Roseville Sunflower Vase, ca. 1925
It's not often that an author's book has a lot of impact on the market for American ceramics. But when Peter Mayle's book A Year in Provence came out a few years back, it sparked a lot of interest in sunflowers. And your Roseville vase is a sunflower pattern, and the market for Roseville sunflower tripled in the span of one publication of that book. And so you've had this for a while. You said this was in a guest cabin?
Yes, it's in a cottage that we have at the lake. I saw a picture of it in a book, and I said to my husband, "Don't we have a vase like that?" And he brought it home.
You had a question about some of the markings on the bottom.
Yes, it has a paper label, and I didn't know what the "492" meant.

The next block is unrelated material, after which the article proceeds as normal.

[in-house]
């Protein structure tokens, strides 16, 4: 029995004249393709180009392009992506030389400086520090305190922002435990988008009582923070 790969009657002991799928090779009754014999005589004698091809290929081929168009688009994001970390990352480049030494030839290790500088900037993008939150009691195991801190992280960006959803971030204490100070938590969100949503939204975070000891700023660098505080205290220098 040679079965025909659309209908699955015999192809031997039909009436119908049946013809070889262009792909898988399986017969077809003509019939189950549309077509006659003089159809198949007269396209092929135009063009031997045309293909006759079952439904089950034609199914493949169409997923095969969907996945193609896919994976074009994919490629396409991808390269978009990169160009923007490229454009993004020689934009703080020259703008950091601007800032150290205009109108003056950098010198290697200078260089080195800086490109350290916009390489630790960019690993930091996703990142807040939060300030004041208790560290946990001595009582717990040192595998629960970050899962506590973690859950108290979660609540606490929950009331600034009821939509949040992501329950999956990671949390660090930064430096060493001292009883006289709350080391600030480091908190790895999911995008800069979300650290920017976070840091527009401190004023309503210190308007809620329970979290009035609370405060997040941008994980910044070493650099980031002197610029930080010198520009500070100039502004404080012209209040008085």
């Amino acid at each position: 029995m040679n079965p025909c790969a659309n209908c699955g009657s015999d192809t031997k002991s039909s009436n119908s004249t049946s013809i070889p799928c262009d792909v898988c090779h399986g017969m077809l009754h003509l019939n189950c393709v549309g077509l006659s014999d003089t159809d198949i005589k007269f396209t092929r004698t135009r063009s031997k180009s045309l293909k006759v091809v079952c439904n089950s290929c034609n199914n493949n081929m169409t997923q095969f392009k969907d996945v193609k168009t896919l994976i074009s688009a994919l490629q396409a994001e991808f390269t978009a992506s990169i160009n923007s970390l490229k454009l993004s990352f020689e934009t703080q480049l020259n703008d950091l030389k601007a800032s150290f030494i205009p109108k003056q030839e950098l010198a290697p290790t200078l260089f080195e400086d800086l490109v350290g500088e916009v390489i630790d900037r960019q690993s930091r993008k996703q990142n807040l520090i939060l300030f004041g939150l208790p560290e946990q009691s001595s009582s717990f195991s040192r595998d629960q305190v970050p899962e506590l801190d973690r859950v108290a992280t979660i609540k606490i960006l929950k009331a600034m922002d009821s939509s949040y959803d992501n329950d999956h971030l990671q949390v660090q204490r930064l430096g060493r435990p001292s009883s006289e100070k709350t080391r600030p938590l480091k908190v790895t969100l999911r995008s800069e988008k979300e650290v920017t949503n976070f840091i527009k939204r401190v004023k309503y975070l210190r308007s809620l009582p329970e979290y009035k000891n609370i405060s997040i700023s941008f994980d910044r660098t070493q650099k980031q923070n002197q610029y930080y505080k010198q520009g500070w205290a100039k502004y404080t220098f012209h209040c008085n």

Well, the paper label is a typical Roseville mark from the '20s. This piece dates to about 1925, 1930, maybe. They often didn't mark the pots proper, and these labels did wash off. Maybe half of the pieces of sunflower you see have no markings whatsoever. The red crayon mark is typical on Roseville pieces. I'm not sure exactly what it means. It's some kind of production number. It's really kind of irrelevant. What is important is that the piece that you have has a very strong mold. Sometimes these get really washed out, because you are dealing with a molded pot that an artist then just puts some color on, and then they fire. It's not like the piece is hand sculpted and hand decorated like a lot of the other Rookwood and hand-decorated Roseville that we see. But again, what's so important about your piece is that it's an example of their sunflower line, and it happens to be one of the best examples of sunflower they made. There are some one-of-a-kind trial pieces that will come up that are better than yours, but as far as run of the mill sunflower is concerned, this is really pretty exceptional, and a piece like this, a valuation somewhere between $2,000, $2,500 on a pot like this.
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